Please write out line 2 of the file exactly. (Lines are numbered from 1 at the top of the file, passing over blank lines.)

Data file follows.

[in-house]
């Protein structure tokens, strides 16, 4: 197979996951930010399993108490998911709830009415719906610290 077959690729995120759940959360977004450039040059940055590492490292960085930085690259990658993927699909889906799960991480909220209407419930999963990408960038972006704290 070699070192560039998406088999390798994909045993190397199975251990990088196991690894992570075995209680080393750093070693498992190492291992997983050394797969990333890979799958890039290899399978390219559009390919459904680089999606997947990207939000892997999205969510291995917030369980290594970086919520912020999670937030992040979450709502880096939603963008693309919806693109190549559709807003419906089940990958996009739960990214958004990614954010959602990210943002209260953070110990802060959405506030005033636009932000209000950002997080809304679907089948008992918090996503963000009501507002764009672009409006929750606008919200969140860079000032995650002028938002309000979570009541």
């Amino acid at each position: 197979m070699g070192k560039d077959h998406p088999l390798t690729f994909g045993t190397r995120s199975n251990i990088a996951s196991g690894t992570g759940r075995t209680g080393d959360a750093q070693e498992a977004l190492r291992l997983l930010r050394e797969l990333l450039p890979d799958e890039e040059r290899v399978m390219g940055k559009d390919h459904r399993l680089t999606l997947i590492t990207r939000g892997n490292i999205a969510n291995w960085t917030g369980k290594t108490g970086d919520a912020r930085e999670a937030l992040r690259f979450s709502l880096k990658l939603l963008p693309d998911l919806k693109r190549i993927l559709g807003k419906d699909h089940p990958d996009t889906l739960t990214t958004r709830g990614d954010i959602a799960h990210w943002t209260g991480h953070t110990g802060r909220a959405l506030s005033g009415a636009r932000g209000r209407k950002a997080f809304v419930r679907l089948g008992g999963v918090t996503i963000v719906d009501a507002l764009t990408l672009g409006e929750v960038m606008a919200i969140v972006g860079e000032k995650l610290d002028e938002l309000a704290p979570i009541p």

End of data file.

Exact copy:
């Protein structure tokens, strides 16, 4: 197979996951930010399993108490998911709830009415719906610290 077959690729995120759940959360977004450039040059940055590492490292960085930085690259990658993927699909889906799960991480909220209407419930999963990408960038972006704290 070699070192560039998406088999390798994909045993190397199975251990990088196991690894992570075995209680080393750093070693498992190492291992997983050394797969990333890979799958890039290899399978390219559009390919459904680089999606997947990207939000892997999205969510291995917030369980290594970086919520912020999670937030992040979450709502880096939603963008693309919806693109190549559709807003419906089940990958996009739960990214958004990614954010959602990210943002209260953070110990802060959405506030005033636009932000209000950002997080809304679907089948008992918090996503963000009501507002764009672009409006929750606008919200969140860079000032995650002028938002309000979570009541």